1902 Encyclopedia > Greece > Period of Greek Survival: from the taking of Constantinople by the Latins to its Conquest by the Turks, 1204-1453 A.D.

(Part 14)



V: Period of Greek Survival: from the taking of Constantinople by the Latins to its Conquest by the Turks, 1204-1453 A.D.

The empire of the East never recovered from the effects Partition oE the fourth crusade. It was then broken into a number of the of separate fragments, and though some of these recovered emPue-their cohesion, and the end did not arrive for two centuries and a half, yet the strength of the system was gone, and paralysis crept more and more over the enfeebled frame. In accordance with the provisions of the partition treaty, a Latin emperor was set up at Constantinople, and Baldwin, count of Flanders, was elected to the office ; Latin kingdoms were established in different provinces,—one at Thessalonica, which was of short duration, another at Athens under the family of De la Roche, and a third in the Pelo-ponnesus under Champlitte and Villehardouin, which was called the principality of Achaia or the Morea. Of the occupation of the last-named of these countries an account is given in one of the most curious of mediaeval Greek poems, The Book of the Conquest, the French original of which also exists. But even the districts which remained in the hands of the Greeks did not continue united. An independent empire was established at Trebizond on the Black Sea by a scion of the house of Comnenus. Another principality was founded in Epirus, the despot of which, after overthrowing the Latin state of Thessalonica, estab-lished at that place an empire of his own. But the head- Empire quarters of the legitimate Greek monarchy were at Nicaea, of Nicasa. the original capital of the Seljuk sultans in Asia Minor. Theodore Lascaris, a man of no mean ability, who had been acknowledged as emperor before the capture of Constanti-nople, having taken up his abode in that place, succeeded in maintaining himself in opposition to the crusaders, the Seljuks of Iconium, and the Greeks of Trebizond; and his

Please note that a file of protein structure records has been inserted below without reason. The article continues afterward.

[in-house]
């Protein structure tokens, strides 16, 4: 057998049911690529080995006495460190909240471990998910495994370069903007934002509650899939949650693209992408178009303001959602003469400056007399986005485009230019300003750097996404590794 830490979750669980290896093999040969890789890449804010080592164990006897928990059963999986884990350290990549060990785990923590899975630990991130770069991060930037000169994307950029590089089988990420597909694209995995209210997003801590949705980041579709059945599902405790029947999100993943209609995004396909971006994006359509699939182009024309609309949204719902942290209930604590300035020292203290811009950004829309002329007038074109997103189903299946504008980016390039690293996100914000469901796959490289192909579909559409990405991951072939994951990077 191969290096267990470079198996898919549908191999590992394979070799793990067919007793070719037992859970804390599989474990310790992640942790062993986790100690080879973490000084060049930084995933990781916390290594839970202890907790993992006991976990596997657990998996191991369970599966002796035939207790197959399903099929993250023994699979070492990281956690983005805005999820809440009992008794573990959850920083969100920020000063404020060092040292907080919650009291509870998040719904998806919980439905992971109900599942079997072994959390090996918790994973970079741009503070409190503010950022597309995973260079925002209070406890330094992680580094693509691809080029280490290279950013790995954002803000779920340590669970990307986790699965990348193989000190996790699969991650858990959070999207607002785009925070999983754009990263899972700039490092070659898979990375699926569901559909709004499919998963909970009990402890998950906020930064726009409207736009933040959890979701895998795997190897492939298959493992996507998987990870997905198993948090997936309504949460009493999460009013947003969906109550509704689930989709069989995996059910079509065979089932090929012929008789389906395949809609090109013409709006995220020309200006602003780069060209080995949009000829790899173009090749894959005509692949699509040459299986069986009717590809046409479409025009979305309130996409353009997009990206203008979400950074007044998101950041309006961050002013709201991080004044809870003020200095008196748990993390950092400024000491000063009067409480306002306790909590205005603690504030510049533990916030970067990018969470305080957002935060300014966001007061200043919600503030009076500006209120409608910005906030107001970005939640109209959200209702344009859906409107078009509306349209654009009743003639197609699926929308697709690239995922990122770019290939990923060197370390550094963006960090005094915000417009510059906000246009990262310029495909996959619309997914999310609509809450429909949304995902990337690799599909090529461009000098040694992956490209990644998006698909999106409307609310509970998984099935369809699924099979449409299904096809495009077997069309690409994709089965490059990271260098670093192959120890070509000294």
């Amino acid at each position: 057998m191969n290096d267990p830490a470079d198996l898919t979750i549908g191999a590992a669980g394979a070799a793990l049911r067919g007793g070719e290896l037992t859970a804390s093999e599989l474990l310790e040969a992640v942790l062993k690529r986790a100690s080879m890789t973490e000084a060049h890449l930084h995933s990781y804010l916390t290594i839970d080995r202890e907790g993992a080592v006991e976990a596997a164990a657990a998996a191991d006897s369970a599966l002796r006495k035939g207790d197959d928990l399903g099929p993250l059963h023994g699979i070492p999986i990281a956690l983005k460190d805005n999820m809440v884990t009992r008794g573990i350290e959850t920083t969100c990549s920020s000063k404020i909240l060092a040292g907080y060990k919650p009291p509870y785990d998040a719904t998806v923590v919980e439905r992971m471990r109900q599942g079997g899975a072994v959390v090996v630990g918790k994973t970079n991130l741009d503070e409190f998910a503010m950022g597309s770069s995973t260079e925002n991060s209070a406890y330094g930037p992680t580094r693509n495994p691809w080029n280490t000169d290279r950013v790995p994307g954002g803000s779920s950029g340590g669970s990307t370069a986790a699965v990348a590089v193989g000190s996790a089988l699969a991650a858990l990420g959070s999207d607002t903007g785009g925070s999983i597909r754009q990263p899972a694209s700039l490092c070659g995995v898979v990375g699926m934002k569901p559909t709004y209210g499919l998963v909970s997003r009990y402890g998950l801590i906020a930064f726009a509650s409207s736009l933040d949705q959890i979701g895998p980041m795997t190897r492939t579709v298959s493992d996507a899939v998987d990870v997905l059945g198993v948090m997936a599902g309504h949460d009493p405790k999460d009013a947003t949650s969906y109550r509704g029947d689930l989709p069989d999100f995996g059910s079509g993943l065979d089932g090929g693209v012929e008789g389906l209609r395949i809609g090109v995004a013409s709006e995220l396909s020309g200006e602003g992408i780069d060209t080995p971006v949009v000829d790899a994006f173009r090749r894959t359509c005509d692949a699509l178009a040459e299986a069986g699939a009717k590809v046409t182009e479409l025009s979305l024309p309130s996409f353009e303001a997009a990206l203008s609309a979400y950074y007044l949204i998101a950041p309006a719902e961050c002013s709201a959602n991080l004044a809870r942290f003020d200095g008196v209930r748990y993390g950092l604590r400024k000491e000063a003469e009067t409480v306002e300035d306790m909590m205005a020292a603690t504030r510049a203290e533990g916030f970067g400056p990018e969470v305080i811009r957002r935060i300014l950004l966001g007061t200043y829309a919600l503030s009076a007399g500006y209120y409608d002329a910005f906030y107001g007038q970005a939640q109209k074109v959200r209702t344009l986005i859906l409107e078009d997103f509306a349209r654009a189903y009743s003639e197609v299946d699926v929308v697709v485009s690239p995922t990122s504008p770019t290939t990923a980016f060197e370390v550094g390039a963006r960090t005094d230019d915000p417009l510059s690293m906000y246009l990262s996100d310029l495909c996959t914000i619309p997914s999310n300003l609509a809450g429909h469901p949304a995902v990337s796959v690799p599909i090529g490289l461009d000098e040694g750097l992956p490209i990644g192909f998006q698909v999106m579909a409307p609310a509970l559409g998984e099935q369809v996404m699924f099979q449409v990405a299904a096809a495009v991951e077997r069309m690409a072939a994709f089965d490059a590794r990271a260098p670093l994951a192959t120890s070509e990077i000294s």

successors continued to reside there for nearly sixty years. When the difficulties of the Westerns in Constantinople became increasingly greater, and their downfall appeared imminent, it was for a time a question whether that city should become the prize of the emperor of Nicaea, or of the emperor of Thessalonica, or of the Bulgaro-Wallachian sovereign; and this rivalry involved many alliances and wars. The man who ultimately decided it in favour of Nicaea was Michael Palseologus, who became the founder of the last dynasty that ruled the Greek empire (1261).
The The character of Michael, which was too faithfully re-Palaio- fleeted by many of his successors, represented most of the logi" unfavourable qualities of the Greek race. Though a brave soldier, he was intriguiug, selfish, and unscrupulous, as he soon showed by the deposition and blinding of the young emperor, whose guardian and colleague he was appointed to be. He entered on the possession of a ruined capital, which the barbarism of the Western nobles had reduced to a state of poverty and filth, and his attempts to restore it were misdirected and unsuccessful. His one object, when he had established himself on the throne, was to maintain his despotism ; and while he recovered part of the Pelo-ponnesus to the empire, he ruined his subjects financially by debasing the coinage, and commercially by allowing the Genoese and Venetians to appropriate most of the carrying trade of the Greeks. But the act by which he gave the deepest offence was the reunion of the Eastern and Western Churches, which amounted to the submission of the Greek Church to the pope, to which he consented at the council of Lyons (1274), in order to persuade Gregory X. to pro-hibit Charles of Anjou from invading the empire. The narrowness of the theological spirit among the Greeks at this period was greater than we can well conceive, but it was a not unnatural outburst of national feeling which roused the people in opposition to this measure. The sub-sequent attempt in the same direction at the councils of Florence and Ferrara (1438-9), when the nation was reduced to the direst straits, met with no better reception at home. Under the successors of Michael the empire con-tinued for 170 years, but the whole of this time was a long death sickness. The doom of the empire was forecast by the powers that came to prey on its weakness—the Cata-lans, who plundered those whom they had undertaken to aid ; the knights of St John, who seized Rhodes, a con-quest which they rendered memorable by their gallant de-fence of that island against the Mahometans; and the Ser-vians, who, under Stephen Dushan, established an important empire, which lasted until it was destroyed by Sultan Amurath at the great battle of Cossova (1389). Even the emperors themselves, from the endowments and gifts which they lavishly bestowed on monasteries, especially those of Athos, seemed to be providing beforehand for a day when their possessions would pass into the hands of others.